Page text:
On Tuesday the Supreme Court heard oral arguments in two cases whose plaintiffs contend that legislative redistricting which disproportionately favors the political party in charge of the redistricting process is unconstitutional. These cases present the starkest possible test of whether the Court’s new, supposedly originalist five-justice majority will restore respect for the Constitution or follow previous SCOTUS majorities down the path of judicial imperialism. And so far, the oral arguments have raised concerns that newly appointed Justice Brett Kavanaugh may already be steering the court onto that path. Specifically, Justice Kavanaugh’s questions have suggested that proportional representation could be a useful test for determining if gerrymandering was unconstitutionally partisan.
A brief refresher: Proportional representation is an electoral system used in many continental European countries and elsewhere in which legislative seats are allocated based on political parties’ nationwide share of the vote. In contrast, under the “first past the post” system used in the United States, Britain, and elsewhere, the winner of the most votes in each district is elected, regardless of how her or his party performed in other districts. As I’ve explained previously ( here, here, and here), the two systems are fundamentally incompatible, and can produce very different outcomes from identical vote totals.
The suggestion floated by Justice Kavanaugh is that the equal-protection clause of the 14th Amendment mandates redistricting that produces the same results as proportional representation would. Under this rationale, the constitutionality of Maryland’s congressional districts would be determined by whether Maryland Republicans’ 35 percent of the vote resulted in two or three Republican members of the House of Representatives among Maryland’s eight congressional districts, not one as is the case under the Democrat-controlled state legislature’s current district map, which is the subject of one of the two cases before the Court.
While as a long-time New York Republican I can understand the appeal of such an outcome to a fellow blue-state Republican like Justice Kavanaugh, the temptation must be resisted. The foundational premise of originalism is that, until the Constitution is democratically amended pursuant to Article V, the original public meaning of its text must remain the law of the land. Gerrymandering or no gerrymandering, first-past-the-post has been the rule since the republic’s founding. The politicians who enacted the 14th Amendment in 1868 were all very familiar with gerrymandering. There is absolutely no indication that it occurred to even one of them that the equal-protection clause might overturn the first-past-the-post system, and such a radical interpretation has not been seriously advanced in the 150 years since.
In contrast to originalism, the essential goal of what some call “living constitutionalism” is to get away with revising the Constitution through clever judicial reinterpretations of constitutional language. For living constitutionalists, constitutional language is not to be respected, but twisted as necessary to realize policy outcomes that cannot be achieved through the democratic process. And the 14th Amendment’s equal-protection clause is among the constitutional texts which have been most abused to effect such illegitimate judicial amendments.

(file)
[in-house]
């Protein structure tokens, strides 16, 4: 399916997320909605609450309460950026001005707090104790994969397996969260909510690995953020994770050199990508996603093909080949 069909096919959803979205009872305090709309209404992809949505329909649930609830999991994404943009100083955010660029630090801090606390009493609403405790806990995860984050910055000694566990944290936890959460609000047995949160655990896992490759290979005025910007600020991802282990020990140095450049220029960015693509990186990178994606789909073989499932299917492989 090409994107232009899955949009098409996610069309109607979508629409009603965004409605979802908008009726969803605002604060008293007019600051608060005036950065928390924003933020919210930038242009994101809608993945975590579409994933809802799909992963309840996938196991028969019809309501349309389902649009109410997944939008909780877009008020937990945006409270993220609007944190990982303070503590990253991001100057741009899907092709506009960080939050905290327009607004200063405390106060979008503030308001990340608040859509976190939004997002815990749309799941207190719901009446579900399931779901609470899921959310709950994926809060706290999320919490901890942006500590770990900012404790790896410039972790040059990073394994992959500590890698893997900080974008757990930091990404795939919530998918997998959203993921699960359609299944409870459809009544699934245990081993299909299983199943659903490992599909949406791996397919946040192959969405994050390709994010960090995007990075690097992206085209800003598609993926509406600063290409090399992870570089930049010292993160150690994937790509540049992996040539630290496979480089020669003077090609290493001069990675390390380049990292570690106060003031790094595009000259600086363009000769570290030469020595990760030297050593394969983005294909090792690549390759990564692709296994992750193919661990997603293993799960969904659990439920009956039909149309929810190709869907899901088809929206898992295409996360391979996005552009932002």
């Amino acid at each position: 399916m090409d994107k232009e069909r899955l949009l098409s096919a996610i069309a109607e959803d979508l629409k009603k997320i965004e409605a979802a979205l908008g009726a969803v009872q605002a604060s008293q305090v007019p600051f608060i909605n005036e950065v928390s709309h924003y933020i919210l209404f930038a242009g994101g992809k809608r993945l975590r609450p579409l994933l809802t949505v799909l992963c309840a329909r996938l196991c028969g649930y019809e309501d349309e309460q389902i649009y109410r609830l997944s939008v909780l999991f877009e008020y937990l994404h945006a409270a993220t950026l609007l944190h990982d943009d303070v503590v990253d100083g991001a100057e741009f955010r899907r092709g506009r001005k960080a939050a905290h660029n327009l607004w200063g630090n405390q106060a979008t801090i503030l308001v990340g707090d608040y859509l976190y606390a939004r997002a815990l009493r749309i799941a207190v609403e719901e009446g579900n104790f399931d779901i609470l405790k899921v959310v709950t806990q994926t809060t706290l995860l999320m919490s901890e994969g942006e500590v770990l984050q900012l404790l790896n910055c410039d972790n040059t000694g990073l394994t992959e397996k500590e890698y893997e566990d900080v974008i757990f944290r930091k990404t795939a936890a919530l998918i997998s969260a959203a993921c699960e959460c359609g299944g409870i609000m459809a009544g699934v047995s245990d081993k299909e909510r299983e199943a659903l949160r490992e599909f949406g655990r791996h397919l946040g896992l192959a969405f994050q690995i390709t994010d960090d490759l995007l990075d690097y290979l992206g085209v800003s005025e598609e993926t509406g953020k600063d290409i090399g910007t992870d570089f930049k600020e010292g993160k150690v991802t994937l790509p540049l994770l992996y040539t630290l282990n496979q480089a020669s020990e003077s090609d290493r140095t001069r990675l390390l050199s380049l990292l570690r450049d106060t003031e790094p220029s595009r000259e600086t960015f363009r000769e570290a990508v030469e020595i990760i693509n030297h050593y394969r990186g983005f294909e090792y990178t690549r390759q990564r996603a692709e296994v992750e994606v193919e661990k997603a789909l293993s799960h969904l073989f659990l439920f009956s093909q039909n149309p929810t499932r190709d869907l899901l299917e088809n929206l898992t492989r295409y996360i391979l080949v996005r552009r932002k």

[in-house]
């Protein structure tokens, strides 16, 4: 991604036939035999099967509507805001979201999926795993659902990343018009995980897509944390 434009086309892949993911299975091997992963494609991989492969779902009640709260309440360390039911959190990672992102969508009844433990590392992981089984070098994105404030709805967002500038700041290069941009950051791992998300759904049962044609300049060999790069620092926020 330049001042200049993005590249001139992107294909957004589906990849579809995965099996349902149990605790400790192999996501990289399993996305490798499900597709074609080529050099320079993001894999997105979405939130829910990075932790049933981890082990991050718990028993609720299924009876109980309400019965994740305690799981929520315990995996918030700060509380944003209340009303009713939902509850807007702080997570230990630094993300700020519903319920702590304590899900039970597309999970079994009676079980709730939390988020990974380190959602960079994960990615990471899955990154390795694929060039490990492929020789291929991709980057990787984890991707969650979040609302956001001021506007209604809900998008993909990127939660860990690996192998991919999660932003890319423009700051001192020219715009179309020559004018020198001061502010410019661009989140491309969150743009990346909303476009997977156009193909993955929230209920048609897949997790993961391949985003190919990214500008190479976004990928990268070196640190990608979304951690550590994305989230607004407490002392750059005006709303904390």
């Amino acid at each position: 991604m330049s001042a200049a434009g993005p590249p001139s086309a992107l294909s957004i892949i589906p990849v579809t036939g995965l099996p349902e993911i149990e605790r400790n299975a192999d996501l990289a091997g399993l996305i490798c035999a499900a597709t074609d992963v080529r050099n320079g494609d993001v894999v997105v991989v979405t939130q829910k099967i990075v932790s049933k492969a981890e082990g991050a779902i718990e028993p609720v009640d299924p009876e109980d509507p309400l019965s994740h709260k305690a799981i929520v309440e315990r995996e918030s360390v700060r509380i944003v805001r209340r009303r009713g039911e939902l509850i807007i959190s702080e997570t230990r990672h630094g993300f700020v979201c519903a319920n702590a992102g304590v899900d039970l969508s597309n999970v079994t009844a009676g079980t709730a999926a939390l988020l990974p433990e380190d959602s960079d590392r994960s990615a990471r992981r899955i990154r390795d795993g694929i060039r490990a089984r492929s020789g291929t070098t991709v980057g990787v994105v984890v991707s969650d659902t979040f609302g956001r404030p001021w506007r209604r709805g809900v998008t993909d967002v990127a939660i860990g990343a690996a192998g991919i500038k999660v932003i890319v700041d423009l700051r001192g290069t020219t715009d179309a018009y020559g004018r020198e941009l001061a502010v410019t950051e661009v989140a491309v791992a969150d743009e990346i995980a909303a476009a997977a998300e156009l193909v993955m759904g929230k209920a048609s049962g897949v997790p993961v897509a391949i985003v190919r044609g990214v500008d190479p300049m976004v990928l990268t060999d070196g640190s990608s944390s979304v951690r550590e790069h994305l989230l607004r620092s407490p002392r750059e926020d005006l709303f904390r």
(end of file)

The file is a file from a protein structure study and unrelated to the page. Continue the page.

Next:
One central issue of any representative democracy is how the people choose their representatives. Imposing the standard of proportional representation on our first-past-the-post electoral system would fundamentally transform it. The elections clause of Article I of the Constitution explicitly provides that Congress and state legislatures shall determine the “Times, Places and Manner of holding Elections for Senators and Representatives.” Judicial enforcement of proportional representation would effectively repeal that language, permanently transferring the final determination from democratically elected and accountable legislators to the judiciary. If a constitutional text as clear and explicit as the elections clause can be thus judicially repealed using the equal-protection clause, what’s to stop a Supreme Court freshly packed with more leftists from using the equal-protection clause against other leftist constitutional bugaboos explicitly set out in the Constitution, such as the Senate or the Electoral College?
Justice Kavanaugh’s seeming flirtation with proportional representation has thrilled the anti-constitutional Left, which sees the Supreme Court as a super-legislature of last resort rather than a neutral deliberative body calling balls and strikes (to use Chief Justice Roberts’s metaphor). A Slate writer opined that “Kavanaugh appeared” close to “joining [Justice Elena] Kagan’s crusade” against “extreme gerrymandering” and that gerrymandering opponents “had a fair reason to be optimistic” following Tuesday’s oral arguments. This conclusion was shared by ThinkProgress and by the Los Angeles Times’s report on the cases.
Of course, it is not uncommon for appellate judges to raise positions they do not support in order to elicit opposing arguments to be rebutted. Recognizing that proportional representation is the core issue in these cases, Justice Kavanaugh may have just wanted to hear how counsel dealt with the issue before voting against the plaintiffs. Let us hope that was the case, and that all the effort devoted to securing his confirmation in the Senate will be vindicated by a vote that respects the elections clause, rather than yet again abusing the equal-protection clause to rewrite the Constitution from the bench.